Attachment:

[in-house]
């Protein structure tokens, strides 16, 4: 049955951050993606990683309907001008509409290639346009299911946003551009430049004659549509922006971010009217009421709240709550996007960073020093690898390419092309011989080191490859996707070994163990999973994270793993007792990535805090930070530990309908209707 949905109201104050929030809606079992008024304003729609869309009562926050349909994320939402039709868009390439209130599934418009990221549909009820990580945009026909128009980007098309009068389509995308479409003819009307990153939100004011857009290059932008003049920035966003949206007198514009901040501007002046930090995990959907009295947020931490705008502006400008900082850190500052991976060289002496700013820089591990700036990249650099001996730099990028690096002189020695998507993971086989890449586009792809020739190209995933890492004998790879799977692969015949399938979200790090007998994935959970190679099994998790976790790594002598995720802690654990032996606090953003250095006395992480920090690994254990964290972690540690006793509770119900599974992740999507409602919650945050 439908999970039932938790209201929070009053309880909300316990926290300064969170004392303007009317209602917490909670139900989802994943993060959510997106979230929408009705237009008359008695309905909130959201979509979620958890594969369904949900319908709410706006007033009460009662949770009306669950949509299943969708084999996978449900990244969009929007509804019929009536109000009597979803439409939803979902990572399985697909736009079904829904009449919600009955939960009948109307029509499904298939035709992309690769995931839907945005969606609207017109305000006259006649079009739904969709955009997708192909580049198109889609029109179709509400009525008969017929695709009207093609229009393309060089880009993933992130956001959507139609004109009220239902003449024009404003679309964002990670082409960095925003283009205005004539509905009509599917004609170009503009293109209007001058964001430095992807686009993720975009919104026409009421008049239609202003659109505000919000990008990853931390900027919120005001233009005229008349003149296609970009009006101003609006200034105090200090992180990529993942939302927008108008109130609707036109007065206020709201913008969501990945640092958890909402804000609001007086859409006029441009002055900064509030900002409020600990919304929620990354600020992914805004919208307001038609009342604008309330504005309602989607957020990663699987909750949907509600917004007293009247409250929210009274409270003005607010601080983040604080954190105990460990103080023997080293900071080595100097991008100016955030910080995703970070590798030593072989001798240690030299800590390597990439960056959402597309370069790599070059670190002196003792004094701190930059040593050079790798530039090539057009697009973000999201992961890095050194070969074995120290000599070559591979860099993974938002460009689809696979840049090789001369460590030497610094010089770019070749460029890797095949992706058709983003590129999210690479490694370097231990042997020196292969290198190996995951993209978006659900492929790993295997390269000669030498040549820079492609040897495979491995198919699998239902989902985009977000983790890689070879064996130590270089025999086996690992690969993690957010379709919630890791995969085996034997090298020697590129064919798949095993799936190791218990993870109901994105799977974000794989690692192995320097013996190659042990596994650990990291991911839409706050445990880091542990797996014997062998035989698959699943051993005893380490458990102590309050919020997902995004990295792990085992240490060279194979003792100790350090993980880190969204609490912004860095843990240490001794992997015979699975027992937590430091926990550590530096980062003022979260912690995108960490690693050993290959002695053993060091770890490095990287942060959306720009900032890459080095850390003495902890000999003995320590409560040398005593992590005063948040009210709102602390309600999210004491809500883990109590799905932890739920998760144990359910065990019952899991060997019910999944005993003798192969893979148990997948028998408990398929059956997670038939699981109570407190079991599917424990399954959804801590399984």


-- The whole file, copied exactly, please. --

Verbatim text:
[in-house]
């Protein structure tokens, strides 16, 4: 049955951050993606990683309907001008509409290639346009299911946003551009430049004659549509922006971010009217009421709240709550996007960073020093690898390419092309011989080191490859996707070994163990999973994270793993007792990535805090930070530990309908209707 949905109201104050929030809606079992008024304003729609869309009562926050349909994320939402039709868009390439209130599934418009990221549909009820990580945009026909128009980007098309009068389509995308479409003819009307990153939100004011857009290059932008003049920035966003949206007198514009901040501007002046930090995990959907009295947020931490705008502006400008900082850190500052991976060289002496700013820089591990700036990249650099001996730099990028690096002189020695998507993971086989890449586009792809020739190209995933890492004998790879799977692969015949399938979200790090007998994935959970190679099994998790976790790594002598995720802690654990032996606090953003250095006395992480920090690994254990964290972690540690006793509770119900599974992740999507409602919650945050 439908999970039932938790209201929070009053309880909300316990926290300064969170004392303007009317209602917490909670139900989802994943993060959510997106979230929408009705237009008359008695309905909130959201979509979620958890594969369904949900319908709410706006007033009460009662949770009306669950949509299943969708084999996978449900990244969009929007509804019929009536109000009597979803439409939803979902990572399985697909736009079904829904009449919600009955939960009948109307029509499904298939035709992309690769995931839907945005969606609207017109305000006259006649079009739904969709955009997708192909580049198109889609029109179709509400009525008969017929695709009207093609229009393309060089880009993933992130956001959507139609004109009220239902003449024009404003679309964002990670082409960095925003283009205005004539509905009509599917004609170009503009293109209007001058964001430095992807686009993720975009919104026409009421008049239609202003659109505000919000990008990853931390900027919120005001233009005229008349003149296609970009009006101003609006200034105090200090992180990529993942939302927008108008109130609707036109007065206020709201913008969501990945640092958890909402804000609001007086859409006029441009002055900064509030900002409020600990919304929620990354600020992914805004919208307001038609009342604008309330504005309602989607957020990663699987909750949907509600917004007293009247409250929210009274409270003005607010601080983040604080954190105990460990103080023997080293900071080595100097991008100016955030910080995703970070590798030593072989001798240690030299800590390597990439960056959402597309370069790599070059670190002196003792004094701190930059040593050079790798530039090539057009697009973000999201992961890095050194070969074995120290000599070559591979860099993974938002460009689809696979840049090789001369460590030497610094010089770019070749460029890797095949992706058709983003590129999210690479490694370097231990042997020196292969290198190996995951993209978006659900492929790993295997390269000669030498040549820079492609040897495979491995198919699998239902989902985009977000983790890689070879064996130590270089025999086996690992690969993690957010379709919630890791995969085996034997090298020697590129064919798949095993799936190791218990993870109901994105799977974000794989690692192995320097013996190659042990596994650990990291991911839409706050445990880091542990797996014997062998035989698959699943051993005893380490458990102590309050919020997902995004990295792990085992240490060279194979003792100790350090993980880190969204609490912004860095843990240490001794992997015979699975027992937590430091926990550590530096980062003022979260912690995108960490690693050993290959002695053993060091770890490095990287942060959306720009900032890459080095850390003495902890000999003995320590409560040398005593992590005063948040009210709102602390309600999210004491809500883990109590799905932890739920998760144990359910065990019952899991060997019910999944005993003798192969893979148990997948028998408990398929059956997670038939699981109570407190079991599917424990399954959804801590399984």